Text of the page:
Alpha, Omega, and Everything In Between ~ Emancipation

Sunday’s Text ~ Exodus 14:19-22, 27a, 29-30a.

This week we study (what I think) is one of the most well known stories in Scripture – the Exodus – where the Hebrews get the heck outta…Egypt.

The main character of the Exodus story is

God!

With Moses as a close second.

Tangent – one Sunday morning I was teaching the story of Moses and the burning bush during the children’s moment in the worship service.  I asked the children what was so special about the burning bush, and one of my favorite kids – a boy (now highschooler!) named Larry – said, “Miss Sarah, the bush was on fire!”  “And…” I said with much anticipation, “And,” Larry said, “it was blue!”  The bush.  Was blue.  Thank you, Prince of Egypt.

Okay – end of tangent.  Back on track.

A central scene in the Exodus narrative is the plagues.  The Egyptian countryside – people, animals, terrain – experienced the full force of God’s strength, power, and presence through the plagues.

Did you know there are multiple recordings in Scripture of the plagues that ravaged Egypt?  10 plagues are reported in Exodus while Psalm 78 and Psalm 105 both report 7 plagues…but not the same 7 plagues (check it out!).  Old Testament theologian (and one of my favorite seminary professors!) Dr. David Petersen believes the plagues listed in the Psalms are earlier traditions.  There was a time of great fluidity in the traditions of the Exodus story as they were shared (and modified) through oral tradition (telling the stories over and over again before they were written down) and that the plague story’s “final draft” is what appears as an account of 10 plagues in Exodus.

The 10 Exodus plagues increase in horror as they play out:

1. Plague of blood – a nuisance rather than a threat to life.

2. Frogs – the smell of dead frogs remains in the land.

3. Gnats – at this point Pharaoh’s magicians could no longer reproduce the plagues proving that God’s plagues trump their magic.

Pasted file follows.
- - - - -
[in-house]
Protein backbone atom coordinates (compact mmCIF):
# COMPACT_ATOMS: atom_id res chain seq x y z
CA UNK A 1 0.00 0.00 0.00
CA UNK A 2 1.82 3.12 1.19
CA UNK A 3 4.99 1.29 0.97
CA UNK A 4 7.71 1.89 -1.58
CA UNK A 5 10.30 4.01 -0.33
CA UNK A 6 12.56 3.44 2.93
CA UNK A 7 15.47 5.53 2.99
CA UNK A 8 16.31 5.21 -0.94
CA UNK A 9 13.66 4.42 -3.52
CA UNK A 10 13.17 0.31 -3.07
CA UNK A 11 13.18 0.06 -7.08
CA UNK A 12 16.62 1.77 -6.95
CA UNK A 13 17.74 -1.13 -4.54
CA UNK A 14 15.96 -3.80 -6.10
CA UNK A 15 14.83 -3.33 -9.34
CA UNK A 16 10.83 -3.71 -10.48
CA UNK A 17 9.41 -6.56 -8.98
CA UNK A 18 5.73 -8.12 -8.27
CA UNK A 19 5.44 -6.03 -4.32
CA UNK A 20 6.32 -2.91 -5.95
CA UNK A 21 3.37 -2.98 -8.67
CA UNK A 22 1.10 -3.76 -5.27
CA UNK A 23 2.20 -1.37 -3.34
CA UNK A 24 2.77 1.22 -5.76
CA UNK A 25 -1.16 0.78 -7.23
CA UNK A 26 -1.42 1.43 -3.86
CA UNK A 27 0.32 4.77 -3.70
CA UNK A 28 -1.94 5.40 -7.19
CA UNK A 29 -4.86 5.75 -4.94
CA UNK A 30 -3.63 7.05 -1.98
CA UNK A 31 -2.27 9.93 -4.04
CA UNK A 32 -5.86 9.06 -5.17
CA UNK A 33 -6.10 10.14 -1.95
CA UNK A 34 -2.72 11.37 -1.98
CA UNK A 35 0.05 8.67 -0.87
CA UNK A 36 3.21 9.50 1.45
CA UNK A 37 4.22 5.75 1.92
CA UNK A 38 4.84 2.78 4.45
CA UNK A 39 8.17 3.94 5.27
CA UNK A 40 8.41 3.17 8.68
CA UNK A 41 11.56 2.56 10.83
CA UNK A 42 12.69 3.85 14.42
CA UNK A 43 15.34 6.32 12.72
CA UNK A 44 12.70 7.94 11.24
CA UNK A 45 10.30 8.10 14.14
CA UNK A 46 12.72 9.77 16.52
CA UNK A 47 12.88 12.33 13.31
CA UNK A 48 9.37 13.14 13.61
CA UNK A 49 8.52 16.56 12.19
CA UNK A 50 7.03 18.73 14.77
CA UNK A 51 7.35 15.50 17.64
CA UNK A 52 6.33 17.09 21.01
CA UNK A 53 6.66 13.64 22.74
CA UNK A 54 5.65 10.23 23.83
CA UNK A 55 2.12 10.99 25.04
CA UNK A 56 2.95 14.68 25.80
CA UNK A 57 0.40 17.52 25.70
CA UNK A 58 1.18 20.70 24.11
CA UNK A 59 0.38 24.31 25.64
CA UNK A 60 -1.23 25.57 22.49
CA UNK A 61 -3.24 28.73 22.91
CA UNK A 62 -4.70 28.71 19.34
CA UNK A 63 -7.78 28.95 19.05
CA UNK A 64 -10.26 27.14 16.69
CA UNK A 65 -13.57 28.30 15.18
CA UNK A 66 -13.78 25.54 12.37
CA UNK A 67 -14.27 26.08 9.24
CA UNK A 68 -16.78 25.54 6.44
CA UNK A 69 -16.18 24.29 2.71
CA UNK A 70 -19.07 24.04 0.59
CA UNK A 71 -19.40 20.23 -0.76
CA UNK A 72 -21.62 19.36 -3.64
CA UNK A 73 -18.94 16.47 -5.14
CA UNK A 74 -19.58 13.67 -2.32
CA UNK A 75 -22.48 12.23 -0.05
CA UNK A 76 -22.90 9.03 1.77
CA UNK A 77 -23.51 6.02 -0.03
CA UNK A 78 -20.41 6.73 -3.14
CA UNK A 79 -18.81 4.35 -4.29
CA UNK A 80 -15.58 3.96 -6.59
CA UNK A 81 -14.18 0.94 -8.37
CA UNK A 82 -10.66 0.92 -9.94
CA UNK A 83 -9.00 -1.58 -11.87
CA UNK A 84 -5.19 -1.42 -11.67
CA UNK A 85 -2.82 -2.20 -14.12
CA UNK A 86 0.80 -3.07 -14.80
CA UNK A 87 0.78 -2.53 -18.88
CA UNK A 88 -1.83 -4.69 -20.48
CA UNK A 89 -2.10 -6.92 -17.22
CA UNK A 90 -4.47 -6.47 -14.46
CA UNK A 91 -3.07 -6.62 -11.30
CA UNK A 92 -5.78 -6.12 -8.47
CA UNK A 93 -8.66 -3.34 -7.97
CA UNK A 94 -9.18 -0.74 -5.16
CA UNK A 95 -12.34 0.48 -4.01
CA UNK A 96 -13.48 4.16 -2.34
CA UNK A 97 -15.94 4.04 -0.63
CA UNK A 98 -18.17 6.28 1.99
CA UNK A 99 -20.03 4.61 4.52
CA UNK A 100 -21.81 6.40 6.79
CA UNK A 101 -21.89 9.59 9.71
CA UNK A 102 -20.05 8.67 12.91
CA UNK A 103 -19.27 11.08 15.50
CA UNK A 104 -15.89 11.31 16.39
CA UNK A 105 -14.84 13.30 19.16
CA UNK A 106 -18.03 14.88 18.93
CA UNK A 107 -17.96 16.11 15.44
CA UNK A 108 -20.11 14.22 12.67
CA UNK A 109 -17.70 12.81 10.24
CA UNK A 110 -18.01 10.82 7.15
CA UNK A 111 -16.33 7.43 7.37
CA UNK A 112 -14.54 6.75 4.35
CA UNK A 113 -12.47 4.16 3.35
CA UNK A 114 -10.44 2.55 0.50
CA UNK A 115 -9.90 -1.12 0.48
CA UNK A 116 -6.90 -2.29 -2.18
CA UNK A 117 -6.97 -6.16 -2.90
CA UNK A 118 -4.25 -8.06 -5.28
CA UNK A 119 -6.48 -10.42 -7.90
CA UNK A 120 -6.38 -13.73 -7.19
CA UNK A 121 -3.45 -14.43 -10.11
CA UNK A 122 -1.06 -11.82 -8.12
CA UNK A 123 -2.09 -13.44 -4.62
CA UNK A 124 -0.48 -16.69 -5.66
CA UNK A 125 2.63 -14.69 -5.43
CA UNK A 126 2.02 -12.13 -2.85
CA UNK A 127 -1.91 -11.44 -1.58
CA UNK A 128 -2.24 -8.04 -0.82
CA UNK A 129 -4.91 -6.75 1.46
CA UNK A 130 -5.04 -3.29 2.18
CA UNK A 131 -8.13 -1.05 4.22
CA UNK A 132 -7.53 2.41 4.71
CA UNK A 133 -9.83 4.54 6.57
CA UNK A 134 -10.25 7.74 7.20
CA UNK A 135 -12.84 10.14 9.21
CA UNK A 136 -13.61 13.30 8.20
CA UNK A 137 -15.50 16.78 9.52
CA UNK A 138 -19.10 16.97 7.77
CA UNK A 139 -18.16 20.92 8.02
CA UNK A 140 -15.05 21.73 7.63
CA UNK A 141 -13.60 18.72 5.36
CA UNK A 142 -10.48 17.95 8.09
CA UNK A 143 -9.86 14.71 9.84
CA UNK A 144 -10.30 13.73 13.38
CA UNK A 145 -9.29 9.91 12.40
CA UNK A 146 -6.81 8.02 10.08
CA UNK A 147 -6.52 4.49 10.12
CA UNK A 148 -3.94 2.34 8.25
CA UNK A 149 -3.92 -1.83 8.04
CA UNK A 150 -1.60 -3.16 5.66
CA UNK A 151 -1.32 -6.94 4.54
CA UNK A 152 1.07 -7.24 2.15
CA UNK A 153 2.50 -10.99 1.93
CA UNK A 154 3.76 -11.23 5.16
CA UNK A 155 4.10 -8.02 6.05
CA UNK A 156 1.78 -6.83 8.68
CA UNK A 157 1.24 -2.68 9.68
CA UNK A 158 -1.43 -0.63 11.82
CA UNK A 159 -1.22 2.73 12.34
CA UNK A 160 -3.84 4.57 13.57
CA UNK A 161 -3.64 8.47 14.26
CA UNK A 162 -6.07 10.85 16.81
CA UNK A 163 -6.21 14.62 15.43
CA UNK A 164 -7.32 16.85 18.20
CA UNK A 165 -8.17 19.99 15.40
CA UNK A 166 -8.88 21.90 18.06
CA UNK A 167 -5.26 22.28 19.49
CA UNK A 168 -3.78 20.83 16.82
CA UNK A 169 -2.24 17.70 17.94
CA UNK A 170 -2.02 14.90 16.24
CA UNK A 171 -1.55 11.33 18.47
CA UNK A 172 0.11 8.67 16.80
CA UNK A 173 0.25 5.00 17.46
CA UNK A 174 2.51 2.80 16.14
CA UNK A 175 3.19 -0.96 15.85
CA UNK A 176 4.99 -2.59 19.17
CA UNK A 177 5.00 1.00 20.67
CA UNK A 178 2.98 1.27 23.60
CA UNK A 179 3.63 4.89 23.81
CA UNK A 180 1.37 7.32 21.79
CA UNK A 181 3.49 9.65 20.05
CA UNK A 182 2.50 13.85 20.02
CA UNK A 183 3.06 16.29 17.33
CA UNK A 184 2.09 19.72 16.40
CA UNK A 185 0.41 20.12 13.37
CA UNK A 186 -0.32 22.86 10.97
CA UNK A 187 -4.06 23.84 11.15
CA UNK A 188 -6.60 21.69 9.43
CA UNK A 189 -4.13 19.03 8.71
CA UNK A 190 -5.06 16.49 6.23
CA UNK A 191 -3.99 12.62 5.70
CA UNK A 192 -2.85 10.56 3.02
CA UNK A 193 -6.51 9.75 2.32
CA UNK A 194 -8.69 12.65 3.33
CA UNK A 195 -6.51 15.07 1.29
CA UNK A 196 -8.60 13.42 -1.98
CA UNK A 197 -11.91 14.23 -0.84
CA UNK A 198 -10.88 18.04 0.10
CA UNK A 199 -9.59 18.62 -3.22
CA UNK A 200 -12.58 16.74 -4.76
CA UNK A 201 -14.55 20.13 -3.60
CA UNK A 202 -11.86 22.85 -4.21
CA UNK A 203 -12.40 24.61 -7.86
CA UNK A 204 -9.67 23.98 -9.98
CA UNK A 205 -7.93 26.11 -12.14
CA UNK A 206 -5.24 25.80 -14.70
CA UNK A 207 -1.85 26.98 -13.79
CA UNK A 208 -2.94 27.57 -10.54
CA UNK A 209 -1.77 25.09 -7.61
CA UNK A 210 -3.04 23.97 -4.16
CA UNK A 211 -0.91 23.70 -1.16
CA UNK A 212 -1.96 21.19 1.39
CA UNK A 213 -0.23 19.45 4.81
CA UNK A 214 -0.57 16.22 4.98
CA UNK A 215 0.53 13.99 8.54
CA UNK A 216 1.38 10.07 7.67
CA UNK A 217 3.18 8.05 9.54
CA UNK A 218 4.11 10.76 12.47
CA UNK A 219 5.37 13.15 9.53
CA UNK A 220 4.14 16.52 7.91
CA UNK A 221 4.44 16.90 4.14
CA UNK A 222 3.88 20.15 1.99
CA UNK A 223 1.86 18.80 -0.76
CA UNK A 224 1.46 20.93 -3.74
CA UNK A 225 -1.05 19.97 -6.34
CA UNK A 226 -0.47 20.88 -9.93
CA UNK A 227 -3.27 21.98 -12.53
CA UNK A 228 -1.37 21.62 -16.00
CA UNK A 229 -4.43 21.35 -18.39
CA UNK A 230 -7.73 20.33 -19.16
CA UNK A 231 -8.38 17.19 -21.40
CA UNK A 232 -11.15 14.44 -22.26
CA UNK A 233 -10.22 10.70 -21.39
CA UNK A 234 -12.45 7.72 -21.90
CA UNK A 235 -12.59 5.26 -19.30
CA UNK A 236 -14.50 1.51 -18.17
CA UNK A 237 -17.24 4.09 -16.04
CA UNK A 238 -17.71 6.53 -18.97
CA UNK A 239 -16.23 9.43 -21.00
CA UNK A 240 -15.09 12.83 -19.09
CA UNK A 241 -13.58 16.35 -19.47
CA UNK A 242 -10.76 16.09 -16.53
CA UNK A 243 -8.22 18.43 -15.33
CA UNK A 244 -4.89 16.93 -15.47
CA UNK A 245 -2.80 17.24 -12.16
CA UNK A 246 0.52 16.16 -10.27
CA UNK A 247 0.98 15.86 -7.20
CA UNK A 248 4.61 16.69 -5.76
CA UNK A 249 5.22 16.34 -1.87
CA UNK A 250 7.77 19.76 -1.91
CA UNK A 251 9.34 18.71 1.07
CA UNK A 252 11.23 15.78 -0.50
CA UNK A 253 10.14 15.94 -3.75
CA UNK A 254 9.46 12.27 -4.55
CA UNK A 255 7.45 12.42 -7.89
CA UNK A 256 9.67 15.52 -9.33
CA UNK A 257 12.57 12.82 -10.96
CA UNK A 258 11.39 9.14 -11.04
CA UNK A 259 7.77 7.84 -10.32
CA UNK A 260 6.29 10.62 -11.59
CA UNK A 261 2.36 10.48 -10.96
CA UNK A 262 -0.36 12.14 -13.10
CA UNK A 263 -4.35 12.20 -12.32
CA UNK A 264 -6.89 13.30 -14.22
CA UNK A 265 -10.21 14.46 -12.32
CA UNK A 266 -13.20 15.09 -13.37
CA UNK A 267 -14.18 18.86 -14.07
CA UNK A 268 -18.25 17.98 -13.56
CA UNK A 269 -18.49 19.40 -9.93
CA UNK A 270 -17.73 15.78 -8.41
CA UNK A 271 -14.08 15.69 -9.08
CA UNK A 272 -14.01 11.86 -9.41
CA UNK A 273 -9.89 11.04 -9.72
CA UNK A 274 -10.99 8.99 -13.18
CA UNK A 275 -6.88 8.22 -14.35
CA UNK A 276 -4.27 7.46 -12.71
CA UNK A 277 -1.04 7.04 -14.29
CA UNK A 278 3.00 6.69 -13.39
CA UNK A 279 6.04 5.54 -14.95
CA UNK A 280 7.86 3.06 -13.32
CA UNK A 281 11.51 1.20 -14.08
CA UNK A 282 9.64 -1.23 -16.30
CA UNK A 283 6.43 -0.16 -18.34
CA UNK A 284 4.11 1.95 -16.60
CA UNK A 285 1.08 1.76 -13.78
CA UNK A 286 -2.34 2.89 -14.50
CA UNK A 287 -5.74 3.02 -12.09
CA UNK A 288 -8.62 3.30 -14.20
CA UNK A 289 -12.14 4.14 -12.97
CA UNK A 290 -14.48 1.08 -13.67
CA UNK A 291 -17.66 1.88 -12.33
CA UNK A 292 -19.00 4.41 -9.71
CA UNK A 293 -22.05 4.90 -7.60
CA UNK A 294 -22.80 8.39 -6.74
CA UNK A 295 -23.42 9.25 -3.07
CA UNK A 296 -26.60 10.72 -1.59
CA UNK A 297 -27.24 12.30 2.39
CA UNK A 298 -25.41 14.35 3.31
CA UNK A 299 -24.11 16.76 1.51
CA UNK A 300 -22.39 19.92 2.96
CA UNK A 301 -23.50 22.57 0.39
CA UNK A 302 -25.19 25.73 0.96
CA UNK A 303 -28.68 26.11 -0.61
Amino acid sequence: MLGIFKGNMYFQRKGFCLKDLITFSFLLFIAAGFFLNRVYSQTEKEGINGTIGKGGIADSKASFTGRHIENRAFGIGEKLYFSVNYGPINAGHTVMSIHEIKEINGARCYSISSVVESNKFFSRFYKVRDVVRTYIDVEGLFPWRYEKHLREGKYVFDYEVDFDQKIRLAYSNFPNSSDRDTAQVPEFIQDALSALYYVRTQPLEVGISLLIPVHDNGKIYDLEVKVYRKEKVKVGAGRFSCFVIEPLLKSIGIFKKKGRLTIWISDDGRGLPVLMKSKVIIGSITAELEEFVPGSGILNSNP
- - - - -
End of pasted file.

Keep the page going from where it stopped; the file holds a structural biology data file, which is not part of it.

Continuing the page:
4. Flies – the Land of Goshen, another name for Israel, is spared from the plagues.

5. Animal pestilence and disease – food supply and ability to work the land is severely compromised.

6. Skin boils – makes the courtiers unable to appear before Pharaoh.

7. Hail – this is the worst storm that God could have sent and it could have wiped Egypt off the earth, but God let them live.

8. Locusts – the Scripture reveals no one had ever seen anything like this.

9. Darkness – it is a darkness that is tangible; it can be felt.

10. Death of the first born – this is not limited to human offspring, but animal offspring are also taken; this plague is a response to the death of Israelite babes at the hand of Pharaoh.

Can you imagine being a witness to these events?  God told Moses that Egypt would see God’s wonders and surely all of Egypt – even proud Pharaoh – saw them.  The plagues got Pharaoh’s attention and at the conclusion of the 10th plague, he told Moses to take God’s people and go.

Reflection: If God reached out today in a grand scale akin to the plagues (and I think I am not alone in hoping this display would not be so horrific) or even as God did with Moses and that “blue bush,” would we pay attention?  Would we respond to God’s call?  In the case of the call of Moses at the burning bush, would we submit to be led, go, and lead as God calls us?  In the case of the God calling Pharaoh to release the Hebrews through the words of Moses and the display of the plagues, would we hear God’s words and respond to God’s signs or ignore it all?

For me the plagues display that God will go to great lengths to get our attention and draw out God’s desired response…but even though God will go to great lengths, God should not have to go to great lengths.  Moses and Pharaoh eventually paid attention.  We need to pay attention…but not eventually.  We need to pay attention immediately.

O God, enhance and keen our awareness of you that we may respond quickly and in manners, behaviors, and actions becoming of your will.  Amen.

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